10) Jarrod Bailey, “An Assessment of the Role of Chimpanzees in AIDS Vaccine Research,” Alternatives to Laboratory Animals 36 (2008): 381-428.
11) Steve Connor and Chris Green, “Is It Time to Give Up the Search for an AIDS Vaccine?” The Independent 24 Apr. 2008.
12) U.S. Food and Drug Administration, “FDA Issues Advice to Make Earliest Stages of Clinical Drug Development More Efficient,” FDA News Release 12 Jan. 2006.
13) Steve Woloshin, M.D., M.S., et al., “Press Releases by Academic Medical Centers: Not So Academic?” Annals of Internal Medicine 150 (2009): 613-8.
14) Steven Woloshin and Lisa Schwartz, “Media Reporting on Research Presented at Scientific Meetings: More Caution Needed,” The Medical Journal of Australia 184 (2006): 576-80.
15) Diana E. Pankevich et al., “International Animal Research Regulations: Impact on Neuroscience Research,” The National Academies (2012).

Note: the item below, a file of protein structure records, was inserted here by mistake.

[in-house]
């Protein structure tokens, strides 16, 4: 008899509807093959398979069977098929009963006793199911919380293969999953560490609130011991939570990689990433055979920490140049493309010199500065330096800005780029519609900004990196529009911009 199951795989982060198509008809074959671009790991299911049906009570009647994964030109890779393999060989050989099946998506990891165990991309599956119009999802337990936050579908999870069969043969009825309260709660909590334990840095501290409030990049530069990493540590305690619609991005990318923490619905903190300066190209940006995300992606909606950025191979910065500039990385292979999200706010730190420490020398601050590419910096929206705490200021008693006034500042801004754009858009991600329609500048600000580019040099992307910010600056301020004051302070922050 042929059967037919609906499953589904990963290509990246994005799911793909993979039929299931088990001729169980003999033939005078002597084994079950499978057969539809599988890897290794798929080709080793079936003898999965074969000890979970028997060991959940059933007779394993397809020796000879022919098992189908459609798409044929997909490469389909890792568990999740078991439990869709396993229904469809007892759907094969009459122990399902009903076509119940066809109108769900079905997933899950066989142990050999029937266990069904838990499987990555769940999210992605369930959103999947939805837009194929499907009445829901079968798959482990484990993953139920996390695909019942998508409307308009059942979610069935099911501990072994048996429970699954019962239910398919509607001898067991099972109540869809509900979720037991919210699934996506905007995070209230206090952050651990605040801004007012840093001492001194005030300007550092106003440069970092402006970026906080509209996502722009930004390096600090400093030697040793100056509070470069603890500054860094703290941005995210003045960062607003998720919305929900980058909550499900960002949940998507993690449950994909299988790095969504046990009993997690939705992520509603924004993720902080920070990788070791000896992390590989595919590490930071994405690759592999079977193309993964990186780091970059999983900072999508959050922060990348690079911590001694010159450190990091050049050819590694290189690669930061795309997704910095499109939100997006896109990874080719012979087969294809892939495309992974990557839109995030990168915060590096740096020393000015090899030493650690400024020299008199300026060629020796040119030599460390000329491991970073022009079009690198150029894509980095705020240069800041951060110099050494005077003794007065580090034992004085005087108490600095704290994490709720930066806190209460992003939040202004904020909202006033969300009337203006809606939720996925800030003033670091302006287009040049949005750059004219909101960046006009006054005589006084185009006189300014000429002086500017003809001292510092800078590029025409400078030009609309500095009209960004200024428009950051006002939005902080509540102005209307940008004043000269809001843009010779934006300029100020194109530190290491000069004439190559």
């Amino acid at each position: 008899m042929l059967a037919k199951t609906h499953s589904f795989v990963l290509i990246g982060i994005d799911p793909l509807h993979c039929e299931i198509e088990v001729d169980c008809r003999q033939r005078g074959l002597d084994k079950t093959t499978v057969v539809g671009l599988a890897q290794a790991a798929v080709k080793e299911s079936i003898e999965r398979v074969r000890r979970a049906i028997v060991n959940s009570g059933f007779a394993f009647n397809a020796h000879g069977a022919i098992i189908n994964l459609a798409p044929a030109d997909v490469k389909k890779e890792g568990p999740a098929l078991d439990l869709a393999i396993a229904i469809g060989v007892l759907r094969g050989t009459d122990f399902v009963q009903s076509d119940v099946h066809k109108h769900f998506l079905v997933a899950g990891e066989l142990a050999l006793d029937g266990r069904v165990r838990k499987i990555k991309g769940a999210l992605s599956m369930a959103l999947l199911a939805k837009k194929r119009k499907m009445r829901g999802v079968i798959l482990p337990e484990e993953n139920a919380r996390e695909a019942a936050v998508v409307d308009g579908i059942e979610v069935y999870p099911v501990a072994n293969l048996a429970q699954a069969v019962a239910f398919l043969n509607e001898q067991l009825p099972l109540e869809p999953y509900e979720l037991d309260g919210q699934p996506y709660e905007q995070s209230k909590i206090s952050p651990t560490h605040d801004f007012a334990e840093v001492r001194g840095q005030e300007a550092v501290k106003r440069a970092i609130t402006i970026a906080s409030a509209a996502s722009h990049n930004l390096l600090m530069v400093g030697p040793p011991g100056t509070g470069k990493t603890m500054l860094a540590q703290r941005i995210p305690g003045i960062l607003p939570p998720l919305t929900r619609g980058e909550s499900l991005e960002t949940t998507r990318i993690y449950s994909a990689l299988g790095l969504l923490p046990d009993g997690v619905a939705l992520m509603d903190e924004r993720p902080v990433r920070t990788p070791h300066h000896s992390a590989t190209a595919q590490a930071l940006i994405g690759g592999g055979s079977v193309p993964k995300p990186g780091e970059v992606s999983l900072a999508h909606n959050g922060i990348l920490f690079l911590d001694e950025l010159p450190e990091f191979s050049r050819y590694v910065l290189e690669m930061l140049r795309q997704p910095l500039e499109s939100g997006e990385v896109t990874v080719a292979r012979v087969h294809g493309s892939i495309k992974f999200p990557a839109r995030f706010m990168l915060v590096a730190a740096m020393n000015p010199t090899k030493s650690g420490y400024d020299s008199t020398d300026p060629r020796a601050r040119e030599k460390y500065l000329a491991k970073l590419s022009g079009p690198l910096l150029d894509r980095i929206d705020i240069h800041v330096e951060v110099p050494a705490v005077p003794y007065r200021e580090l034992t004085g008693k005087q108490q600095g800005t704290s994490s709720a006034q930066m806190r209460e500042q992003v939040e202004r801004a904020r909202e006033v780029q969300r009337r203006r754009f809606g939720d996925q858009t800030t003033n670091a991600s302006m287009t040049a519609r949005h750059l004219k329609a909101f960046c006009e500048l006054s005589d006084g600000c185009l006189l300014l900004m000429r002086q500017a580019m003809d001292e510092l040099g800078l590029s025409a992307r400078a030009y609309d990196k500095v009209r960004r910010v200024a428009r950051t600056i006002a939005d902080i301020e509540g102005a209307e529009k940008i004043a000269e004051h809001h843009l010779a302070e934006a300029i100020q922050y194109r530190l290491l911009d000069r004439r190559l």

16) National Institutes of Health, “NIH Budget,” About NIH, 18 Nov. 2012.
17) Pankevich et al.
18) Deborah Ziff, “On Campus: PETA Sues UW Over Access to Research Records,” Wisconsin State Journal 5 Apr. 2010.
19) U.S. Department of Agriculture, Animal and Plant Health Inspection Service, “Animal Welfare, Definition of Animal,” Federal Register, 69 (2004): 31513-4.
20) The Associated Press, “Animal Welfare Act May Not Protect All Critters,” 7 May 2002.
21) U.S. Department of Agriculture, Animal and Plant Health Inspection Service, “Animal Care: Search.”
22) U.S. Department of Agriculture, Office of Inspector General, “APHIS Animal Care Program, Inspection and Enforcement Activities,” audit report, 30 Sept. 2005.
23) U.S. Department of Agriculture, Animal and Plant Health Inspection Service, “USDA Employee Survey on the Effectiveness of IACUC Regulations,” Apr. 2000.
24) Lawrence A. Hansen et al., “Analysis of Animal Research Ethics Committee Membership at American Institutions,” Animals 2 (2012): 68-75.
25) Lawrence A. Hansen et al.
26) Junhee Seok et al., “Genomic Responses in Mouse Models Poorly Mimic Human Inflammatory Diseases,” Proceedings of the National Academy of Sciences 110 (2013): 3507-12.